What are night terrors in children?
Those of you who have witnessed a night terror will know how they came to be named! I witnessed a relative of mine have several of these when he and I were both young and still remember them vividly.
When a night terror starts, your child wakes abruptly from sleep in a terrified, confused state. The child will show physical signs of panic including a fast heart rate, sweating and rapid breathing. Often the child will thrash around, scream, appear very distressed and seem unaware of their surroundings or of your efforts to comfort him. He may not even recognise you and this is because, even though his eyes are open, your child is actually still in a deep sleep state.
These night terror episodes can last up to 40 minutes (but usually less) before the child returns to a restful sleep with no memory of the event the next day. Night terrors appear so frightening however that you as a parent are often left shocked and wide-eyed for considerably longer. It’s important to reassure yourself that night terrors are common and are not at all harmful for your child.
Night terrors sometimes run in families. They occur most often in the 2-7 year age group and more often in boys although can also occur in girls and in older children and even, rarely, in adults. If first starting in teenagers or adults, they can sometimes be a sign of a type of epilepsy called temporal lobe epilepsy. Night terrors seem to occur more frequently when children also have a sleep disorder such as obstructive sleep apnoea.
Night terrors are different from nightmares and not as common. Night terrors are episodes of arousal occurring during ‘deep sleep’ or ‘slow wave sleep’. Because we get most of our deep sleep early in the night, night terrors generally occur during the first third of the night. In contrast, nightmares occur during rapid eye movement sleep (REM sleep or ‘dream sleep’) much later – generally in the early hours of the morning.
There are a few things which seem to sometimes trigger night terrors – high fevers, being overtired and emotional stress on the previous day. These might be areas that you can look at to reduce the likelihood of another night terror. Night terrors don’t normally require further investigation or treatment though and there is no association between childhood night terrors and future mental health problems. Most often kids simply grow out of them as their sleep develops and matures.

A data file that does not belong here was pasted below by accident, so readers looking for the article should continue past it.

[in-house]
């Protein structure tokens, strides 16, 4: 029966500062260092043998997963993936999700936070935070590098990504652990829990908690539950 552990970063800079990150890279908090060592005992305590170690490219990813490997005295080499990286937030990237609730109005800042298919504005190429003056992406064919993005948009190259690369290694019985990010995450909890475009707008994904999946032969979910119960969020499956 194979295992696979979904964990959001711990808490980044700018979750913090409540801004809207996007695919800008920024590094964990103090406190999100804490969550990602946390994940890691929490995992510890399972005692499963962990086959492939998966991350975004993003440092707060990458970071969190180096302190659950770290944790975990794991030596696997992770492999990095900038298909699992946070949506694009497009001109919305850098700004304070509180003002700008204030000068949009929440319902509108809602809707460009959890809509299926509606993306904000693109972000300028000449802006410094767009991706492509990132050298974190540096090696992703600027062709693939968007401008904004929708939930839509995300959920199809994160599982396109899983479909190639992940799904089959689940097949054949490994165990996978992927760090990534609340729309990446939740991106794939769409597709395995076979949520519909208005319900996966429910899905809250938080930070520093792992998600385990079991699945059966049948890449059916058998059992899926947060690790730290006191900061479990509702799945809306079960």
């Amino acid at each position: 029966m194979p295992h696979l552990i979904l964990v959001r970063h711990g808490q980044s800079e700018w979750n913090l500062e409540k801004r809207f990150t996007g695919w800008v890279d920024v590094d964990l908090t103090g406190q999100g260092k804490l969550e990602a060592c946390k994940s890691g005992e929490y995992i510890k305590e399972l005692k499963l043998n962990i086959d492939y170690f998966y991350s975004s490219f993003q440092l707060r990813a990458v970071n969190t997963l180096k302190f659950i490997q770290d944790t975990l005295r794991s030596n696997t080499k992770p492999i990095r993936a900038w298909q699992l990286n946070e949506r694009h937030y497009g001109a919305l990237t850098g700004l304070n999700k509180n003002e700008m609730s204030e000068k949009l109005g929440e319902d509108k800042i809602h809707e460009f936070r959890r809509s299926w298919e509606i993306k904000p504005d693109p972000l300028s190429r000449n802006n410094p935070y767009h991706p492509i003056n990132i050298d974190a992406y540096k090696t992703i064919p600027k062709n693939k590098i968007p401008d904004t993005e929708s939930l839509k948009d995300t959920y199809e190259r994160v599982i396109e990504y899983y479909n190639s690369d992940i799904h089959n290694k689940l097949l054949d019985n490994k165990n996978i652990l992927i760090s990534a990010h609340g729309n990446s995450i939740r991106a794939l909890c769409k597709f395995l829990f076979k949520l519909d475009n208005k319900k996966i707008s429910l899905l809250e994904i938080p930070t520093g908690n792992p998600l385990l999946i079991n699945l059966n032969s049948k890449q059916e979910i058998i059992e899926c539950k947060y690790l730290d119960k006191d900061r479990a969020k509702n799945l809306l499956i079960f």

What you can do about your child’s night terrors
Because your child is still asleep during a night terror, it’s best to avoid waking them up but to still ensure their safety. Some children will run out of their beds during an episode so you’ll need to make sure that they don’t inadvertently hurt themselves by bumping into things. Just gently guide your child back towards his bed, tuck him in, reassure and comfort him and he will soon settle back to sleep. If your child won’t let you comfort him, be sure to still sit nearby to soothe him with your words and presence while making sure he remains safe. If a child is woken during a night terror, he may take longer to settle as he will wake disorientated and confused.
If your child’s night terrors are occurring frequently and at the same time each night and you’ve tried addressing possible triggers, it might be worth trying ‘scheduled awakening’ – waking your child 15-30 minutes before you’re expecting an episode. Keeping your little one awake for a few minutes for a quiet chat, song or drink of water before allowing him to go back to sleep may help to disrupt your child’s sleep cycle enough to prevent another night terror. As always though, if you’re at all concerned about your child’s night terrors, seek professional advice.
*For simplicity, children are referred to using masculine pronouns (‘he’/‘his’) in this article, although the information equally applies to girls.
Kaplan BJ, Kaplan VA. Kaplan and Sadock’s Synopsis of Psychiatry: Behavioral Sciences/Clinical Psychiatry. 9th ed. Philadelphia, Pa: Lippincott Williams & Wilkins; 2003:775.
Kuhn, B.R., & Elliott, A.J. (2003). Treatment efficacy in behavioral pediatric sleep medicine. Journal of Psychosomatic Research, 54, 587-597